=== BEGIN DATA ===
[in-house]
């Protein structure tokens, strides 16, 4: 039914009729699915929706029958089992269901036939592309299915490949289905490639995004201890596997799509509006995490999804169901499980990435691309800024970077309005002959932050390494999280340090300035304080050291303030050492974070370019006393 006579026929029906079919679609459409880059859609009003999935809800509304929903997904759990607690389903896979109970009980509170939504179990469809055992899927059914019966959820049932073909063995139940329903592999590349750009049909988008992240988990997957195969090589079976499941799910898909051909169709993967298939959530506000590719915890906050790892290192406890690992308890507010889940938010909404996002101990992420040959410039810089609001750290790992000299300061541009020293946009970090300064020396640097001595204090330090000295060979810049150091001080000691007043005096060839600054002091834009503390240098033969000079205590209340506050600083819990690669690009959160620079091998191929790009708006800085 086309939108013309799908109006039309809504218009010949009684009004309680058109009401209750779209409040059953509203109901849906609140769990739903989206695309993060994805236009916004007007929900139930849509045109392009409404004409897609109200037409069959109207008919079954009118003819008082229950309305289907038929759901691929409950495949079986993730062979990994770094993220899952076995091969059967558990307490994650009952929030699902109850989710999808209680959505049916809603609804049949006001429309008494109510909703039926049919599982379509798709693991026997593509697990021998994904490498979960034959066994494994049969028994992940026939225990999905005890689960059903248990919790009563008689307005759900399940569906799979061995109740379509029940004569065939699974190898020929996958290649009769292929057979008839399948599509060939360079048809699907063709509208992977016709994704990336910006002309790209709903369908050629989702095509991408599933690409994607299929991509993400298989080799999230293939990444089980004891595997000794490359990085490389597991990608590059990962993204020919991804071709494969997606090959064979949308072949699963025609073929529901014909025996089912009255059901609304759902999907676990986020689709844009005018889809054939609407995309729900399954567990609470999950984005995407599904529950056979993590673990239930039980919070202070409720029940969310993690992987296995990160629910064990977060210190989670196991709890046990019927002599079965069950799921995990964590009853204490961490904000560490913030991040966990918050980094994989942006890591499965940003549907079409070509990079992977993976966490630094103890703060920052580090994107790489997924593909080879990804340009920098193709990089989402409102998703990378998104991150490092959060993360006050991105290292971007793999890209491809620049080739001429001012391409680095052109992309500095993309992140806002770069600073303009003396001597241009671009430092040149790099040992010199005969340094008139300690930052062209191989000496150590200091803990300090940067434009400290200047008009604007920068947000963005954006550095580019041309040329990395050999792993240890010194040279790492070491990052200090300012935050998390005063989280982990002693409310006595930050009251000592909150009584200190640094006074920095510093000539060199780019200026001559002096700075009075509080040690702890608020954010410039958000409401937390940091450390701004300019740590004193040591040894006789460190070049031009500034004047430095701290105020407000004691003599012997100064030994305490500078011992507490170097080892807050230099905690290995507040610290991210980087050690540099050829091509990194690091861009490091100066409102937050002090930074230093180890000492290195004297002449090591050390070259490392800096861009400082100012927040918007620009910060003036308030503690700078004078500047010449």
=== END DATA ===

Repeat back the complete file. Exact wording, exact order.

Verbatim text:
[in-house]
């Protein structure tokens, strides 16, 4: 039914009729699915929706029958089992269901036939592309299915490949289905490639995004201890596997799509509006995490999804169901499980990435691309800024970077309005002959932050390494999280340090300035304080050291303030050492974070370019006393 006579026929029906079919679609459409880059859609009003999935809800509304929903997904759990607690389903896979109970009980509170939504179990469809055992899927059914019966959820049932073909063995139940329903592999590349750009049909988008992240988990997957195969090589079976499941799910898909051909169709993967298939959530506000590719915890906050790892290192406890690992308890507010889940938010909404996002101990992420040959410039810089609001750290790992000299300061541009020293946009970090300064020396640097001595204090330090000295060979810049150091001080000691007043005096060839600054002091834009503390240098033969000079205590209340506050600083819990690669690009959160620079091998191929790009708006800085 086309939108013309799908109006039309809504218009010949009684009004309680058109009401209750779209409040059953509203109901849906609140769990739903989206695309993060994805236009916004007007929900139930849509045109392009409404004409897609109200037409069959109207008919079954009118003819008082229950309305289907038929759901691929409950495949079986993730062979990994770094993220899952076995091969059967558990307490994650009952929030699902109850989710999808209680959505049916809603609804049949006001429309008494109510909703039926049919599982379509798709693991026997593509697990021998994904490498979960034959066994494994049969028994992940026939225990999905005890689960059903248990919790009563008689307005759900399940569906799979061995109740379509029940004569065939699974190898020929996958290649009769292929057979008839399948599509060939360079048809699907063709509208992977016709994704990336910006002309790209709903369908050629989702095509991408599933690409994607299929991509993400298989080799999230293939990444089980004891595997000794490359990085490389597991990608590059990962993204020919991804071709494969997606090959064979949308072949699963025609073929529901014909025996089912009255059901609304759902999907676990986020689709844009005018889809054939609407995309729900399954567990609470999950984005995407599904529950056979993590673990239930039980919070202070409720029940969310993690992987296995990160629910064990977060210190989670196991709890046990019927002599079965069950799921995990964590009853204490961490904000560490913030991040966990918050980094994989942006890591499965940003549907079409070509990079992977993976966490630094103890703060920052580090994107790489997924593909080879990804340009920098193709990089989402409102998703990378998104991150490092959060993360006050991105290292971007793999890209491809620049080739001429001012391409680095052109992309500095993309992140806002770069600073303009003396001597241009671009430092040149790099040992010199005969340094008139300690930052062209191989000496150590200091803990300090940067434009400290200047008009604007920068947000963005954006550095580019041309040329990395050999792993240890010194040279790492070491990052200090300012935050998390005063989280982990002693409310006595930050009251000592909150009584200190640094006074920095510093000539060199780019200026001559002096700075009075509080040690702890608020954010410039958000409401937390940091450390701004300019740590004193040591040894006789460190070049031009500034004047430095701290105020407000004691003599012997100064030994305490500078011992507490170097080892807050230099905690290995507040610290991210980087050690540099050829091509990194690091861009490091100066409102937050002090930074230093180890000492290195004297002449090591050390070259490392800096861009400082100012927040918007620009910060003036308030503690700078004078500047010449």